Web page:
Amid the paralysis of response, Professor Peng Xiaohui, a sexologist at Central China Normal University in Wuhan , Hubei province , points to Sweden's approach as a model worth following.

Sex education in the Nordic country is carried out within families, schools and communities, as well as by a national network of 'juvenile clinics', which provide free consultation on sexual issues and drugs awareness. While a high proportion of pupils in middle school are having sex, rates of pregnancy, abortion and sexually transmitted diseases all remain low, Peng says.

By comparison, sex education and facilities like juvenile clinics are almost non-existent on the mainland.

Although family-planning and education authorities have issued directives to roll out sex education in secondary schools, details on how to reach the target have not been promulgated, Chen and Peng say.

'Sex education is required by national laws,' Peng says. 'Ironically, in practice, the decision about whether to introduce such courses is up to the heads of the schools or the local education departments. It depends on whether they are interested in it.'

Teachers say students often come to them in a confused state over love and sex, but responding is difficult. Zhao Min, who teaches Chinese at a middle school in Shanghai's Huangpu district, says part of the problem is teachers have little in their past that could help guide them. 'We are helpless and confused, too, when coping with students' problems in this area, because we didn't learn anything in university about sex education.'

Zhao recalls her school once offered a course called 'adolescent psychology' that touched on the topic. At times it was taught by physical-education teachers. But after one semester, the course was scrapped.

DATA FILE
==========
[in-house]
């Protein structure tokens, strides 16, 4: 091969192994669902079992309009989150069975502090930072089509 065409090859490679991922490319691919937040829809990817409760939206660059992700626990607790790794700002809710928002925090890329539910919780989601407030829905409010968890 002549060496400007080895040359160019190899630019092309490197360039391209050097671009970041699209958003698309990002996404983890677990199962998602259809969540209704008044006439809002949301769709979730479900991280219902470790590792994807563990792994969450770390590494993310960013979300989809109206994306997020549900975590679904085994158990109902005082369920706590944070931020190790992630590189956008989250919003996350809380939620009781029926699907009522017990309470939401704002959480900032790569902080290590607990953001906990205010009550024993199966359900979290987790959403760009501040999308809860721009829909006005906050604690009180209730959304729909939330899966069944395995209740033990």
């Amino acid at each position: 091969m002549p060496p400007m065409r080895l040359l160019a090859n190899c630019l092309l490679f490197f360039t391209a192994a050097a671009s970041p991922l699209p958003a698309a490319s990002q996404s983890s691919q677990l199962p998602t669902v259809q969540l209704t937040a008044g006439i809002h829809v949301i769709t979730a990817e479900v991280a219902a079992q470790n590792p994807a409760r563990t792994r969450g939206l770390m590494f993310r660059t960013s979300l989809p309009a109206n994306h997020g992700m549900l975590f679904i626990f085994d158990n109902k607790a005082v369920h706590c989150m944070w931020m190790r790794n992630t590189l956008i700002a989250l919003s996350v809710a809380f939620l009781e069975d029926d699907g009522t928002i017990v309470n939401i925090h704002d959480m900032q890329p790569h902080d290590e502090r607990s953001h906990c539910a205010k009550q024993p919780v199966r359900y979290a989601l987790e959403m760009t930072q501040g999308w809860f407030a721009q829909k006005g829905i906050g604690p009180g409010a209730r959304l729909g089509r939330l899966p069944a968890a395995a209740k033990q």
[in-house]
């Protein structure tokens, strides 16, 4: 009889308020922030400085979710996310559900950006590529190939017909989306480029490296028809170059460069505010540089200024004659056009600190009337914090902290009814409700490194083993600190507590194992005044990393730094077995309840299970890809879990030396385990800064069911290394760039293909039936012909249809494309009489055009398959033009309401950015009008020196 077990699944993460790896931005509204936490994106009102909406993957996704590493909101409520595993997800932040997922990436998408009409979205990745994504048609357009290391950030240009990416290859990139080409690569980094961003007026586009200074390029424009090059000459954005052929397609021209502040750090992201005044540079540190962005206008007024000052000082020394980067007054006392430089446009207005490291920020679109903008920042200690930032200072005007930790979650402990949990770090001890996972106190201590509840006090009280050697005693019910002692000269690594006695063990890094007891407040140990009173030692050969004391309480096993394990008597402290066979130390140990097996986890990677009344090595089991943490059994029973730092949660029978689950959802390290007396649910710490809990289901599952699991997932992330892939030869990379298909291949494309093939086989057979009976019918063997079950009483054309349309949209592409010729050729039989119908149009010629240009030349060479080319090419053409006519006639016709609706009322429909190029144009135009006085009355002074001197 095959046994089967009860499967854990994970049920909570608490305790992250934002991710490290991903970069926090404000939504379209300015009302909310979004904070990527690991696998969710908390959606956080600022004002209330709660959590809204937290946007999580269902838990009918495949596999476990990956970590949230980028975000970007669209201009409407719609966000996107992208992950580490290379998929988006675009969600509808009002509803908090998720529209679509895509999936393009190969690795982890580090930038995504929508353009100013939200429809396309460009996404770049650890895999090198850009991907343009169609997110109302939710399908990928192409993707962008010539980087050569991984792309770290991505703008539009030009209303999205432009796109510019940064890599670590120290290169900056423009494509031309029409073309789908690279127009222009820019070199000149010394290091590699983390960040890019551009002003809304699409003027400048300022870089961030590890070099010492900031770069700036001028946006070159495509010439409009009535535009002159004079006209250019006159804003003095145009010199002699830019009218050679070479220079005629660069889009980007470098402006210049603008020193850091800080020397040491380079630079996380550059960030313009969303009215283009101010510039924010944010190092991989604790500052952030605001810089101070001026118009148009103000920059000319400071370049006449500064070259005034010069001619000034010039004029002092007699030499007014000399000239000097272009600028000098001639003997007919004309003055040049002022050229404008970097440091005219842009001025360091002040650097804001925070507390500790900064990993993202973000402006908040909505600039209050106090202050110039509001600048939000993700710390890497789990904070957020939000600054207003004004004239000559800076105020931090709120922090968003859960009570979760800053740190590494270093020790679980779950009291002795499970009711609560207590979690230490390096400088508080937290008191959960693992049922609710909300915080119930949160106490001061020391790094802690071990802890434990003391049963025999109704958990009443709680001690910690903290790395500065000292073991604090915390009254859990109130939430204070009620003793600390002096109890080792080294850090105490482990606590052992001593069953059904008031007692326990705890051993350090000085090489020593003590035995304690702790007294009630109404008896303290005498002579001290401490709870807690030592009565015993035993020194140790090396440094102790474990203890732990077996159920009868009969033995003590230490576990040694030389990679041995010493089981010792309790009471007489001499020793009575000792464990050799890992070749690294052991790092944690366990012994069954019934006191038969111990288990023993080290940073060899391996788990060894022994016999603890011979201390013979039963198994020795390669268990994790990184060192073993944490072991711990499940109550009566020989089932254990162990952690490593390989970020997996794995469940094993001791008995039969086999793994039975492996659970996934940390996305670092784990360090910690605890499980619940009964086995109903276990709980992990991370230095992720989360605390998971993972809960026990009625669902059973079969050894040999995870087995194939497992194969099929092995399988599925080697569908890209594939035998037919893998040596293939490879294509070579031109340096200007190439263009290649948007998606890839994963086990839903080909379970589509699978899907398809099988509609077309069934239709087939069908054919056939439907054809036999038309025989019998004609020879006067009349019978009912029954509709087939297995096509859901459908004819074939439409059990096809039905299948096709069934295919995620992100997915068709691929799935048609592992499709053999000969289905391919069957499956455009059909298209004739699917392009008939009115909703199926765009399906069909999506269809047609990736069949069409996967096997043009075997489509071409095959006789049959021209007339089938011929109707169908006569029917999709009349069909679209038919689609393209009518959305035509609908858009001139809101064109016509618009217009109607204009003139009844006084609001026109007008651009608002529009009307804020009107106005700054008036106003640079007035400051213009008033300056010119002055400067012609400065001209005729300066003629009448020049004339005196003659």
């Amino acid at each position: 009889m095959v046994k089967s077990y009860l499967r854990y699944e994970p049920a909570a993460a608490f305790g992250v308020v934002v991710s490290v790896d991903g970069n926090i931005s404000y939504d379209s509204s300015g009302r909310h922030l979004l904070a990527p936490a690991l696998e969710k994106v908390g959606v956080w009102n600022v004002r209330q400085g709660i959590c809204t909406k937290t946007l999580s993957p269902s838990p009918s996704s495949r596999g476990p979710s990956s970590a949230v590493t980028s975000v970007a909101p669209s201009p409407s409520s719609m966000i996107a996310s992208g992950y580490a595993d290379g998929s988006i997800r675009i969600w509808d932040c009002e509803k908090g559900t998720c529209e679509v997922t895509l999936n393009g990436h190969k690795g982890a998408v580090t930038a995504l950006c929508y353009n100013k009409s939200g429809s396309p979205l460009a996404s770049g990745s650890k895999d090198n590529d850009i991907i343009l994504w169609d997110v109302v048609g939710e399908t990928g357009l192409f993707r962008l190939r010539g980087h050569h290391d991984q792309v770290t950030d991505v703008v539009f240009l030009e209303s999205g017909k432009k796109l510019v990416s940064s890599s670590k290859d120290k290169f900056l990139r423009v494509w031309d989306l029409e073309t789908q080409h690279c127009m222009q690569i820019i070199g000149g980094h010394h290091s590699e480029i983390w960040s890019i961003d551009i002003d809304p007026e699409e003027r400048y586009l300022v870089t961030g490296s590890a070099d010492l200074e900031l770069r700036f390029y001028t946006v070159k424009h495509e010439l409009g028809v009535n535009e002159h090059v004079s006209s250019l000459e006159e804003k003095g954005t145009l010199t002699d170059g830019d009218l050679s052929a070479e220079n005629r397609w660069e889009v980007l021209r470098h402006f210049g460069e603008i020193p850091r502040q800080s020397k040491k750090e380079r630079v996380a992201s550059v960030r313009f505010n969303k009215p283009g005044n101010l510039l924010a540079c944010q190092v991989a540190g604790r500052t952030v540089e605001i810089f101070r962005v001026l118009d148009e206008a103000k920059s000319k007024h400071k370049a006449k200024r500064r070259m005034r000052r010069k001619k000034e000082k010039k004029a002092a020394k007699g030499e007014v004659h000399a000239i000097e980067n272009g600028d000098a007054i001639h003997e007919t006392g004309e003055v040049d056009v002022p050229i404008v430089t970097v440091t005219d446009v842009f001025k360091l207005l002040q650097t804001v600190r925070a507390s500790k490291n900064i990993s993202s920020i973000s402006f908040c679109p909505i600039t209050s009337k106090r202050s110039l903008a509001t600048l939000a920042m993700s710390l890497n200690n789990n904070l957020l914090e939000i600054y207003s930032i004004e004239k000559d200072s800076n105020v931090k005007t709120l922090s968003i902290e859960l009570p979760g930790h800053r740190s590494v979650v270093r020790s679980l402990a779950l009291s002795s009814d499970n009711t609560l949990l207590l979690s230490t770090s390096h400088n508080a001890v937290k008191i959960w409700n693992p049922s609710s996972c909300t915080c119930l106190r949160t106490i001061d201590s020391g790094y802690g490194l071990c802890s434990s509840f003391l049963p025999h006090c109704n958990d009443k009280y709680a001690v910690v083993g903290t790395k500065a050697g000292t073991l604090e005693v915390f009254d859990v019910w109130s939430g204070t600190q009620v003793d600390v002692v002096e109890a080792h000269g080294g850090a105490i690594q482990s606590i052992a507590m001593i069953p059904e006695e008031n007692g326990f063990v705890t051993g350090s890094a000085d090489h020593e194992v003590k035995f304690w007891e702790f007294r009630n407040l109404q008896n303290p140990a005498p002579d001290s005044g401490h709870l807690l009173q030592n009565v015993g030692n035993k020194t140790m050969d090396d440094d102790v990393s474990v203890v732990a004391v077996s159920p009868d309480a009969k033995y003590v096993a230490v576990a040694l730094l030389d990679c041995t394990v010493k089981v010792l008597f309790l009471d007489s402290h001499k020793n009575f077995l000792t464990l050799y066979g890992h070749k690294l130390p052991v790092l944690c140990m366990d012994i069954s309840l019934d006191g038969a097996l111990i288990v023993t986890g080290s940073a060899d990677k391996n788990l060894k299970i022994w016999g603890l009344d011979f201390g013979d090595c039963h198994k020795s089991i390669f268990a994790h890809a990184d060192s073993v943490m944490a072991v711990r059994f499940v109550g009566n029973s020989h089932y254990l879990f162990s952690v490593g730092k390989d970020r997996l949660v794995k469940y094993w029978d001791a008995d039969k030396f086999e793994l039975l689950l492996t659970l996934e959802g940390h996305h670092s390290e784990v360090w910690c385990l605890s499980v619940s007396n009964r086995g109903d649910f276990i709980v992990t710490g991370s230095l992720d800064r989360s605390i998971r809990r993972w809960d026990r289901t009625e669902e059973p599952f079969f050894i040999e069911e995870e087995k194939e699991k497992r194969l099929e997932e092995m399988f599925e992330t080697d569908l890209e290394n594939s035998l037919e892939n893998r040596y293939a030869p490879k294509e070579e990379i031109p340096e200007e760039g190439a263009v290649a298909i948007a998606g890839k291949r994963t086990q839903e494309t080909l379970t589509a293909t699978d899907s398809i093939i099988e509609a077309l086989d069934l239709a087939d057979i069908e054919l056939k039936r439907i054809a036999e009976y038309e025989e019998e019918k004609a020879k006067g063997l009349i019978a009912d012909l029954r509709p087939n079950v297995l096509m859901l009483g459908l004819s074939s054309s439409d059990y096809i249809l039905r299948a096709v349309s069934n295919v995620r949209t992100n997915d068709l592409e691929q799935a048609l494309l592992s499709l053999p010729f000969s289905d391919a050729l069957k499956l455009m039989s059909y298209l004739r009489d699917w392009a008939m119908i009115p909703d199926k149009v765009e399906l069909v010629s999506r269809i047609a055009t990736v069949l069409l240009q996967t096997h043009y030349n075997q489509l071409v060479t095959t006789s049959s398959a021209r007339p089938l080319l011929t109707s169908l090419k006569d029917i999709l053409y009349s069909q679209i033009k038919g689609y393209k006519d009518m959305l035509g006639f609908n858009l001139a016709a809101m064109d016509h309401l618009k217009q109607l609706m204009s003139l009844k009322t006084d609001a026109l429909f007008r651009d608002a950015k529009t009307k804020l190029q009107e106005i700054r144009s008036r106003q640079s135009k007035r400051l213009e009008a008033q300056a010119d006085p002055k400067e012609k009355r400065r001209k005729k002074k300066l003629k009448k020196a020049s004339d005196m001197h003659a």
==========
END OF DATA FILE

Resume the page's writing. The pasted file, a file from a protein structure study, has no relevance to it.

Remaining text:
Zhao says many junior middle school students are in love, and with pornography so prevalent, young people need guidance early on. 'Often we see boys and girls playing happily together and boys will often touch girls' bodies. Girls won't feel uncomfortable; instead they think it's fun.'

Chen says the responsibility for guidance falls on both schools and families. But Peng suggests that relying on parents may be problematic, saying that 99 per cent of Chinese adults don't know anything about sex education.

In his sex education campaigns in middle schools, some parents raise objections, saying such information will simply lead their children to engage in more sex.

'My answer is that sex-related information is everywhere. It's impossible to quash teenagers' sexual impulses,' Peng says. 'What we need to do is give them understanding and instruct them on what to do.'


The year medical abortions - via medication such as a pill - were legalised on the mainland as a family-planning tool